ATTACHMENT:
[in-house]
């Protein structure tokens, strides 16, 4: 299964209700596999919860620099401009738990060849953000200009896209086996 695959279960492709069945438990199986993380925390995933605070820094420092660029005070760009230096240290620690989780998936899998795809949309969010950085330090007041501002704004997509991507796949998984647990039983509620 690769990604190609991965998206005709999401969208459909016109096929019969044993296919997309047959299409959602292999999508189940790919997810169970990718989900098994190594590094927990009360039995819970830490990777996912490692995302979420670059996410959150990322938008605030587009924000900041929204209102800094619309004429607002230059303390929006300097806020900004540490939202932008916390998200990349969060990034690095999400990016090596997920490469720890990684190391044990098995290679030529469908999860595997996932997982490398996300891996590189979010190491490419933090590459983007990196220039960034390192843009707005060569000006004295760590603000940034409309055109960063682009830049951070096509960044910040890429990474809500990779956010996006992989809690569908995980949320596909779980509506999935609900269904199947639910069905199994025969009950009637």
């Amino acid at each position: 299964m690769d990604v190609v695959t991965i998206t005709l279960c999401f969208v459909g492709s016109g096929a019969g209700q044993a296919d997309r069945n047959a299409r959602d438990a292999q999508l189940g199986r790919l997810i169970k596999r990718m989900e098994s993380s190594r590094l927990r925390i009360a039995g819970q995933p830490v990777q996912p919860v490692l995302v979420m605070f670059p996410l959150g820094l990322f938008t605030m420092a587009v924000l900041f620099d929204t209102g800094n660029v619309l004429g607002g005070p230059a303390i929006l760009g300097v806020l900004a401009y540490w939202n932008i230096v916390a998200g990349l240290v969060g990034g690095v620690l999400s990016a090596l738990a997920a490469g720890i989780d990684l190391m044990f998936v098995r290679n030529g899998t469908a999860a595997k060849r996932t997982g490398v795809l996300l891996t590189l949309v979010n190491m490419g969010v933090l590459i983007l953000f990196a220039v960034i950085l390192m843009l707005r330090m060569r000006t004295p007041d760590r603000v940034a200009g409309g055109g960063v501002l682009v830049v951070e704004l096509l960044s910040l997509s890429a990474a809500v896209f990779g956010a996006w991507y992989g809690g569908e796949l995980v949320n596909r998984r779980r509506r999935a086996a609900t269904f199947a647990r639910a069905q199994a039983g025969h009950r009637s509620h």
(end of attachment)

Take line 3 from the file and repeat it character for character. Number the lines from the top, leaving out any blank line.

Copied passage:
């Amino acid at each position: 299964m690769d990604v190609v695959t991965i998206t005709l279960c999401f969208v459909g492709s016109g096929a019969g209700q044993a296919d997309r069945n047959a299409r959602d438990a292999q999508l189940g199986r790919l997810i169970k596999r990718m989900e098994s993380s190594r590094l927990r925390i009360a039995g819970q995933p830490v990777q996912p919860v490692l995302v979420m605070f670059p996410l959150g820094l990322f938008t605030m420092a587009v924000l900041f620099d929204t209102g800094n660029v619309l004429g607002g005070p230059a303390i929006l760009g300097v806020l900004a401009y540490w939202n932008i230096v916390a998200g990349l240290v969060g990034g690095v620690l999400s990016a090596l738990a997920a490469g720890i989780d990684l190391m044990f998936v098995r290679n030529g899998t469908a999860a595997k060849r996932t997982g490398v795809l996300l891996t590189l949309v979010n190491m490419g969010v933090l590459i983007l953000f990196a220039v960034i950085l390192m843009l707005r330090m060569r000006t004295p007041d760590r603000v940034a200009g409309g055109g960063v501002l682009v830049v951070e704004l096509l960044s910040l997509s890429a990474a809500v896209f990779g956010a996006w991507y992989g809690g569908e796949l995980v949320n596909r998984r779980r509506r999935a086996a609900t269904f199947a647990r639910a069905q199994a039983g025969h009950r009637s509620h």